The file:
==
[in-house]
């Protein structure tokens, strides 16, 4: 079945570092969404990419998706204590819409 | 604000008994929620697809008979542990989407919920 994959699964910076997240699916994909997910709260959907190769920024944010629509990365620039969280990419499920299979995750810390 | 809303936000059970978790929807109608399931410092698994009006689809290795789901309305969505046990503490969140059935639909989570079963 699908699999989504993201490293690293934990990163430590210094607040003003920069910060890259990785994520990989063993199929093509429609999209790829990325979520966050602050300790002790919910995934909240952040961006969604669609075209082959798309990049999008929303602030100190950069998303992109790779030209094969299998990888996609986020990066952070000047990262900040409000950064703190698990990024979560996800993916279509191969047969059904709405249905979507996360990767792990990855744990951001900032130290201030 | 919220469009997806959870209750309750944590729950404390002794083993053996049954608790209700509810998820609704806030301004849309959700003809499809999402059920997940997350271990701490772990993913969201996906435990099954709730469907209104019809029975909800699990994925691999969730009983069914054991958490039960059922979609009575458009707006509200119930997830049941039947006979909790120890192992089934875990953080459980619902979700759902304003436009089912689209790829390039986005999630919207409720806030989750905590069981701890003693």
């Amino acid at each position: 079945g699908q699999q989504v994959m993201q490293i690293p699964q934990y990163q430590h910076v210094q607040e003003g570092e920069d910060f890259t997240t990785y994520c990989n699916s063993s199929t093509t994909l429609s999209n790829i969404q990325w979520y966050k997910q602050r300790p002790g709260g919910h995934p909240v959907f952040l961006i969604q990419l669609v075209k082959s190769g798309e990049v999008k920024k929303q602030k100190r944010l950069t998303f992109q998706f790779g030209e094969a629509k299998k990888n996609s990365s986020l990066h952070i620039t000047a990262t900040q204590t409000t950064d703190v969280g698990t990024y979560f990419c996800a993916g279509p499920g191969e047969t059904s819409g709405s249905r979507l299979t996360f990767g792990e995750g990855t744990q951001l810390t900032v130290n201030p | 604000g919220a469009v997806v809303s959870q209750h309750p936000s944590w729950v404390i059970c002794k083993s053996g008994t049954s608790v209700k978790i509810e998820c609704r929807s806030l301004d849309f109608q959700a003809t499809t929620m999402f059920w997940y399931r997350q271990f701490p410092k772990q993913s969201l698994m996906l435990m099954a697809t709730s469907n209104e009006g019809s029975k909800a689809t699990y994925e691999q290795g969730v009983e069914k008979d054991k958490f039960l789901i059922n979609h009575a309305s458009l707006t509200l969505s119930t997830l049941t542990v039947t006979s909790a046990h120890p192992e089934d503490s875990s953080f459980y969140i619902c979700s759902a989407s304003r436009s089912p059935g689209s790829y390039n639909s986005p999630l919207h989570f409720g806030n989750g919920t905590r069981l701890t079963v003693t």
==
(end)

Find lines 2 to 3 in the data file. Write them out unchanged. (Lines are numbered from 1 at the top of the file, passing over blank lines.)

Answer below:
């Protein structure tokens, strides 16, 4: 079945570092969404990419998706204590819409 | 604000008994929620697809008979542990989407919920 994959699964910076997240699916994909997910709260959907190769920024944010629509990365620039969280990419499920299979995750810390 | 809303936000059970978790929807109608399931410092698994009006689809290795789901309305969505046990503490969140059935639909989570079963 699908699999989504993201490293690293934990990163430590210094607040003003920069910060890259990785994520990989063993199929093509429609999209790829990325979520966050602050300790002790919910995934909240952040961006969604669609075209082959798309990049999008929303602030100190950069998303992109790779030209094969299998990888996609986020990066952070000047990262900040409000950064703190698990990024979560996800993916279509191969047969059904709405249905979507996360990767792990990855744990951001900032130290201030 | 919220469009997806959870209750309750944590729950404390002794083993053996049954608790209700509810998820609704806030301004849309959700003809499809999402059920997940997350271990701490772990993913969201996906435990099954709730469907209104019809029975909800699990994925691999969730009983069914054991958490039960059922979609009575458009707006509200119930997830049941039947006979909790120890192992089934875990953080459980619902979700759902304003436009089912689209790829390039986005999630919207409720806030989750905590069981701890003693």
């Amino acid at each position: 079945g699908q699999q989504v994959m993201q490293i690293p699964q934990y990163q430590h910076v210094q607040e003003g570092e920069d910060f890259t997240t990785y994520c990989n699916s063993s199929t093509t994909l429609s999209n790829i969404q990325w979520y966050k997910q602050r300790p002790g709260g919910h995934p909240v959907f952040l961006i969604q990419l669609v075209k082959s190769g798309e990049v999008k920024k929303q602030k100190r944010l950069t998303f992109q998706f790779g030209e094969a629509k299998k990888n996609s990365s986020l990066h952070i620039t000047a990262t900040q204590t409000t950064d703190v969280g698990t990024y979560f990419c996800a993916g279509p499920g191969e047969t059904s819409g709405s249905r979507l299979t996360f990767g792990e995750g990855t744990q951001l810390t900032v130290n201030p | 604000g919220a469009v997806v809303s959870q209750h309750p936000s944590w729950v404390i059970c002794k083993s053996g008994t049954s608790v209700k978790i509810e998820c609704r929807s806030l301004d849309f109608q959700a003809t499809t929620m999402f059920w997940y399931r997350q271990f701490p410092k772990q993913s969201l698994m996906l435990m099954a697809t709730s469907n209104e009006g019809s029975k909800a689809t699990y994925e691999q290795g969730v009983e069914k008979d054991k958490f039960l789901i059922n979609h009575a309305s458009l707006t509200l969505s119930t997830l049941t542990v039947t006979s909790a046990h120890p192992e089934d503490s875990s953080f459980y969140i619902c979700s759902a989407s304003r436009s089912p059935g689209s790829y390039n639909s986005p999630l919207h989570f409720g806030n989750g919920t905590r069981l701890t079963v003693t």